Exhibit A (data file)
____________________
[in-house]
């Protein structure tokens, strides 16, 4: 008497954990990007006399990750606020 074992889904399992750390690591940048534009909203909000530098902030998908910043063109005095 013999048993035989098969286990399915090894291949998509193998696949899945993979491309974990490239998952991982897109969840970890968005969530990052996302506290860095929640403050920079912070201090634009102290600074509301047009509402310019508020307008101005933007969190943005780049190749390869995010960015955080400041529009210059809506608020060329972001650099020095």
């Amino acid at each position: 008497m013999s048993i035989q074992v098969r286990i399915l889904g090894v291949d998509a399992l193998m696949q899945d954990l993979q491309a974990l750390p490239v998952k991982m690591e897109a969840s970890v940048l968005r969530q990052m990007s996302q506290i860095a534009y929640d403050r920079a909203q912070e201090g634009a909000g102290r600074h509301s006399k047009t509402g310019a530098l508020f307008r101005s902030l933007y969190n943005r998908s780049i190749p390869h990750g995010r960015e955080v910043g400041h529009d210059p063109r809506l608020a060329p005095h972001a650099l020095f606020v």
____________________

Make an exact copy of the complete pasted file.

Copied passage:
[in-house]
């Protein structure tokens, strides 16, 4: 008497954990990007006399990750606020 074992889904399992750390690591940048534009909203909000530098902030998908910043063109005095 013999048993035989098969286990399915090894291949998509193998696949899945993979491309974990490239998952991982897109969840970890968005969530990052996302506290860095929640403050920079912070201090634009102290600074509301047009509402310019508020307008101005933007969190943005780049190749390869995010960015955080400041529009210059809506608020060329972001650099020095």
């Amino acid at each position: 008497m013999s048993i035989q074992v098969r286990i399915l889904g090894v291949d998509a399992l193998m696949q899945d954990l993979q491309a974990l750390p490239v998952k991982m690591e897109a969840s970890v940048l968005r969530q990052m990007s996302q506290i860095a534009y929640d403050r920079a909203q912070e201090g634009a909000g102290r600074h509301s006399k047009t509402g310019a530098l508020f307008r101005s902030l933007y969190n943005r998908s780049i190749p390869h990750g995010r960015e955080v910043g400041h529009d210059p063109r809506l608020a060329p005095h972001a650099l020095f606020v």